MY DEAR MR. FIELDS,—I did promise to write an Introduction to these charming papers but an Introduction,—what is it?—a sort of pilaster, put upon the face of a building for looks' sake, and usually flat,—very flat. Sometimes it may be called a caryatid, which is, as I understand it, a cruel device of architecture, representing a man or a woman, obliged to hold up upon his or her head or shoulders a structure which they did not build, and which could stand just as well without as with them. But an Introduction is more apt to be a pillar, such as one may see in Baalbec, standing up in the air all alone, with nothing on it, and with nothing for it to do.
But an Introductory Letter is different. There is in that no formality, no assumption of function, no awkward propriety or dignity to be sustained. A letter at the opening of a book may be only a footpath, leading the curious to a favorable point of observation, and then leaving them to wander as they will.
Sluggards have been sent to the ant for wisdom; but writers might better be sent to the spider, not because he works all night, and watches all day, but because he works unconsciously. He dare not even bring his work before his own eyes, but keeps it behind him, as if too much knowledge of what one is doing would spoil the delicacy and modesty of one's work.
Almost all graceful and fanciful work is born like a dream, that comes noiselessly, and tarries silently, and goes as a bubble bursts. And yet somewhere work must come in,—real, well-considered work.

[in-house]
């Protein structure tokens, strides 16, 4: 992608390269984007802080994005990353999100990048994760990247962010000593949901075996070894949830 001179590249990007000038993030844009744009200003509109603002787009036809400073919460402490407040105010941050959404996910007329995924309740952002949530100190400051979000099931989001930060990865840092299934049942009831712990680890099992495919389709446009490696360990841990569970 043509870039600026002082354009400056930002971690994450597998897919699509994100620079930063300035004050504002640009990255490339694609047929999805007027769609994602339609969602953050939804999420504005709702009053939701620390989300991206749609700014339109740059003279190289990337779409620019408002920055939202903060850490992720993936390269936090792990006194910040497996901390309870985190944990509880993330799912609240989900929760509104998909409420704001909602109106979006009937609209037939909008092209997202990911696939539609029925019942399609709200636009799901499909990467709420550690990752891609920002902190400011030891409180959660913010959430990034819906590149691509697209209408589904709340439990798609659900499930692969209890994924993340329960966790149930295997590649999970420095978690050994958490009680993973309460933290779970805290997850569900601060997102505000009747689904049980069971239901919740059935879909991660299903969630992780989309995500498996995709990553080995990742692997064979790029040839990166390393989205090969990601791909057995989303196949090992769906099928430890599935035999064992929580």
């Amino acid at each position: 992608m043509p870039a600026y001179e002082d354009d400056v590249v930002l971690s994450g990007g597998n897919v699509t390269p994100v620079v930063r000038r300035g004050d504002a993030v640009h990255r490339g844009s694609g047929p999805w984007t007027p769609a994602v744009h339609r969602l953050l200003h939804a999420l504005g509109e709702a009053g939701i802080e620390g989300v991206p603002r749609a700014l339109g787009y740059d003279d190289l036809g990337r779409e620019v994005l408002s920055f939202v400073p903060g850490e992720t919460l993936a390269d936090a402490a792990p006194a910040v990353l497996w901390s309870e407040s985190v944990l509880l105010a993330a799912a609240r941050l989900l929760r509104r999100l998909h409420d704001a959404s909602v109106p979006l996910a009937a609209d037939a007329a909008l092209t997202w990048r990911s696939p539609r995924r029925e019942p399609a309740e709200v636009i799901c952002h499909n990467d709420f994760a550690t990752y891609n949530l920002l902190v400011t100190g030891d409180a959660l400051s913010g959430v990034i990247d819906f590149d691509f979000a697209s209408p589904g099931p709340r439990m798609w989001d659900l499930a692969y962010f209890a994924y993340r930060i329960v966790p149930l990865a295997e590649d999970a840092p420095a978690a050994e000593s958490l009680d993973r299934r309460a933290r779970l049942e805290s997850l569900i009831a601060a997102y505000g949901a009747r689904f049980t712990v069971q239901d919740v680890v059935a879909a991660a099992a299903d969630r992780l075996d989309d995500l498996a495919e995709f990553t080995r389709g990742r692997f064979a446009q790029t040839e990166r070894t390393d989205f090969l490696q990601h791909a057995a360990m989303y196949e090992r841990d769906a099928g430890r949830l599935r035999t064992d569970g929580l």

Inness (the best American painter of Nature in her moods of real human feeling) once said, "No man can do anything in art, unless he has intuitions; but, between whiles, one must work hard in collecting the materials out of which intuitions are made." The truth could not be hit off better. Knowledge is the soil, and intuitions are the flowers which grow up out of it. The soil must be well enriched and worked.
It is very plain, or will be to those who read these papers, now gathered up into this book, as into a chariot for a race, that the author has long employed his eyes, his ears, and his understanding, in observing and considering the facts of Nature, and in weaving curious analogies. Being an editor of one of the oldest daily news- papers in New England, and obliged to fill its columns day after day (as the village mill is obliged to render every day so many sacks of flour or of meal to its hungry customers), it naturally occurred to him, "Why not write something which I myself, as well as my readers, shall enjoy? The market gives them facts enough; politics, lies enough; art, affectations enough; criminal news, horrors enough; fashion, more than enough of vanity upon vanity, and vexation of purse. Why should they not have some of those wandering and joyous fancies which solace my hours?"
The suggestion ripened into execution. Men and women read, and wanted more. These garden letters began to blossom every week; and many hands were glad to gather pleasure from them. A sign it was of wisdom. In our feverish days it is a sign of health or of convalescence that men love gentle pleasure, and enjoyments that do not rush or roar, but distill as the dew.